April 30, 2017

3rd Sunday of Easter

Our Gospel lesson today asks us to consider a basic question. Where do we turn when things fall apart?  Fall apart not only for us personally, but also for the world.  What do we when the things we have trusted in, believed in, hoped for, seem to have failed us?

Frederick Buechner, in his book, The Magnificent Defeat, said,

“Emmaus is where we go when life gets to be too much for us; … the place we go in order to escape – a bar, a movie, wherever it is we throw up our hands and say, ‘Let the whole … thing go hang. It makes no difference anyway.’ … Emmaus may be buying a new suit or a new car or smoking more cigarettes than you really want, or reading a second-rate novel or even writing one. … Emmaus is whatever we do or wherever we go to make ourselves forget that the world holds nothing sacred; that even the wisest and bravest and loveliest decay and die; that even the noblest ideas that men have had – ideas about love and freedom and justice – have always in time been twisted out of shape by selfish men for selfish ends.”

Have you ever gone anywhere just to get away from something? Maybe that’s what’s happening in this story. The disciples have just suffered what was probably the biggest disappointment of their lives. If they were like the others, they had given up everything they owned and everything they knew, just to follow Jesus. And now all that seemed to have gone up in smoke – leaving them empty and wondering what to do next. So they walked down the road, away from what had happened, not necessarily to any where, just away from what had happened.

The two on the road to Emmaus are disheartened by the death of Jesus. They say “but we had hoped that he was the one who would redeem Israel.”  What’s interesting is that they say this in the midst of a recital of the basic facts about Jesus. They knew the story – they just had no idea what it really meant. Jesus uses the Hebrew Scriptures to explain their experiences to them. The facts were not enough, the resurrected Christ, gave meaning to the experiences they had had with Jesus before his death.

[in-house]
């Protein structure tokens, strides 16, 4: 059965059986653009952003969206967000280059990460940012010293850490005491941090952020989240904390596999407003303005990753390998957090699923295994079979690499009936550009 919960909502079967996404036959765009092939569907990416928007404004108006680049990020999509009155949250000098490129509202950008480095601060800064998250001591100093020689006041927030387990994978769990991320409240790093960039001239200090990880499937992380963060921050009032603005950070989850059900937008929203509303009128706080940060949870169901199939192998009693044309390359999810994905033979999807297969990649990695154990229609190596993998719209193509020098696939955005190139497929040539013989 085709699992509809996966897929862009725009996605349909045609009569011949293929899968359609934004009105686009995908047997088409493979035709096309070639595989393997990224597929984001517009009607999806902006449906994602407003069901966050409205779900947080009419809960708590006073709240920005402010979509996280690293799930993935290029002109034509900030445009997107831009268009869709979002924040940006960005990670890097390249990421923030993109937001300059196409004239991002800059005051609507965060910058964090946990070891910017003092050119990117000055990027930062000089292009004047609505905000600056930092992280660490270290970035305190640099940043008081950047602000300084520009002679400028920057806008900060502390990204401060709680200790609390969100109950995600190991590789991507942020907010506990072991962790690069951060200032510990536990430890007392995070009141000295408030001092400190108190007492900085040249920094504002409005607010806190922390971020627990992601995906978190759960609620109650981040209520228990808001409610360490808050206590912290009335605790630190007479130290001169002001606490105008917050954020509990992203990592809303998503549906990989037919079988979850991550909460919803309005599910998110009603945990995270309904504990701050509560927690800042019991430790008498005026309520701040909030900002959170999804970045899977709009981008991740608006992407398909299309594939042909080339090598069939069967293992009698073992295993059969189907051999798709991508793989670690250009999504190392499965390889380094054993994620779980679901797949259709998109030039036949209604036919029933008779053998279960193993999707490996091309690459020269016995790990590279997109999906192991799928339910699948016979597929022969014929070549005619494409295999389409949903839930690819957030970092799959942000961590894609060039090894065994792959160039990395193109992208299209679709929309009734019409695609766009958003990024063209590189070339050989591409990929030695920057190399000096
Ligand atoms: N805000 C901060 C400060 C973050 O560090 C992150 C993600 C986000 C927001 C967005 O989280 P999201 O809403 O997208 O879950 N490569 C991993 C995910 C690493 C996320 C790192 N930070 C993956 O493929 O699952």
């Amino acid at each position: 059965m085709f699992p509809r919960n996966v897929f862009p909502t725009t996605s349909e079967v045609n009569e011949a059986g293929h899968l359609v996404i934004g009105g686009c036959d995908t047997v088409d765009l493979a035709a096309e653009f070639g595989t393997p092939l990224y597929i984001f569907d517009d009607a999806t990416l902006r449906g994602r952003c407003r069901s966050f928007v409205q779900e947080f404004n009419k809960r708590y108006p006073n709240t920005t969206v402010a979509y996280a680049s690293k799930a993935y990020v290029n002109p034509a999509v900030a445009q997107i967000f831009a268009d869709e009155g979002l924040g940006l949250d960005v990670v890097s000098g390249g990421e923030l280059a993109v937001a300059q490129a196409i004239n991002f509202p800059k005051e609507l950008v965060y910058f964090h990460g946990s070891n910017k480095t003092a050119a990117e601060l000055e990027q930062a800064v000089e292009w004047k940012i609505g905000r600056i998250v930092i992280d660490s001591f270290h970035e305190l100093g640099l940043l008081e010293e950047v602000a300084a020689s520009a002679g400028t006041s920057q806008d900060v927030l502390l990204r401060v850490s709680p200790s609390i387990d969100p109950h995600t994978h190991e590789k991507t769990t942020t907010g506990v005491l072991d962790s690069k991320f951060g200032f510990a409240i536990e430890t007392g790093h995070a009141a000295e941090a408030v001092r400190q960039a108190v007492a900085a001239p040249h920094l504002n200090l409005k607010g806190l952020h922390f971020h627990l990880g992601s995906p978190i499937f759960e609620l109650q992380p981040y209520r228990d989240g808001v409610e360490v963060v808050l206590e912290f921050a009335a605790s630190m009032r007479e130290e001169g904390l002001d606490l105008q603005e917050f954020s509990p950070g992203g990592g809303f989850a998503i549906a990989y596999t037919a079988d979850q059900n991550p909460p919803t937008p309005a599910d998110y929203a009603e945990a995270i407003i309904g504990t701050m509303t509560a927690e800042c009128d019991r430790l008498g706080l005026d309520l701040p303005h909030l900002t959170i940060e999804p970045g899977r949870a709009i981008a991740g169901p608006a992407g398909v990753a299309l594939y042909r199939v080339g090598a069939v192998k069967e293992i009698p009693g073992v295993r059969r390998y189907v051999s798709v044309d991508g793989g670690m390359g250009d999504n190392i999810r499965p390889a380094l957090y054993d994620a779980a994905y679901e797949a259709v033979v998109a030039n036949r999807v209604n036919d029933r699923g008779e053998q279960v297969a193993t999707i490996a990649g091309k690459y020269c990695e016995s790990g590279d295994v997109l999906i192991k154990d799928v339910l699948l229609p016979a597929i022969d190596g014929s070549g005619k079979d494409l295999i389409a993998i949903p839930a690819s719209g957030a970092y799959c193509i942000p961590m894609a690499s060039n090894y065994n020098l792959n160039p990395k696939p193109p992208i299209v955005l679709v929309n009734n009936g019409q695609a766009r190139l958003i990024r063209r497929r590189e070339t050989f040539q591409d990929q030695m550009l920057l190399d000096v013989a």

Though Cleopas and his travelling companion had begun to understand the connection between the crucified Jesus and the Risen Christ, they still did not make the connection between the Risen Christ and the person in their midst.  Talking, speaking, reading, words alone did not make that happen.  That was something that had to be experienced, and all mystical experiences are in some ways beyond words.

Somehow, when Jesus played host at their meal, the universe shifted. “When he was at the table with them, he took bread, blessed and broke it, and gave it to them.  And their eyes were opened, and they recognized him; and he vanished from their sight.”

What follows is fascinating.  The two travelers were able to look back on their experience and see Christ in it. “Were not our hearts burning within us while he was talking to us on the road, while he was opening the scriptures to us?”  Word and sacrament, scripture and experience, work together to bring us into the presence of the Christ, and one is not complete without the other.  They weave in and out; word explaining experience, worship and liturgy both underscoring and heightening the meaning of the story.

Frederick Buechner writes, “Sacred moments, the moments of miracle, are often everyday moments, the moments which, if we do not look with more than our eyes or listen with more than our ears, reveal only… a stranger coming down the road behind us, a meal like any other meal. But if we look with our hearts, if we listen with our being and imagination…what we may see is Jesus himself.”

The promise to us today is that the Risen Christ does come to us in the midst of our dashed hopes and shattered dreams.  The risen Christ comes to us as the living Word, the risen Christ comes to us in the Proclaimed Word, the Risen Christ comes to us in the Lived Word of worship and sacrament, the Risen Christ comes to us in our moments of hospitality and generosity with others, both friends and strangers.  The Risen Christ comes to us, and never leaves us alone.

It is human to suffer disappointment, pain and setbacks in this life. Those things are as unavoidable over the course of a lifetime as is tomorrow’s sunrise. And when those things happen, often we need an Emmaus – an oasis – through which we can process the pain and let the loss sink in before we start to heal. BUT … and this is the real point here … we need to raise our eyes from the road to Emmaus so that we don’t miss the fact that Jesus is walking next to us. Jesus – the risen Lord – is always on the road with us. That’s the one thing He promised – I will be with you always.

And when we have had enough of walking away from our pain, Jesus is there to bring healing to our hearts.

Amen.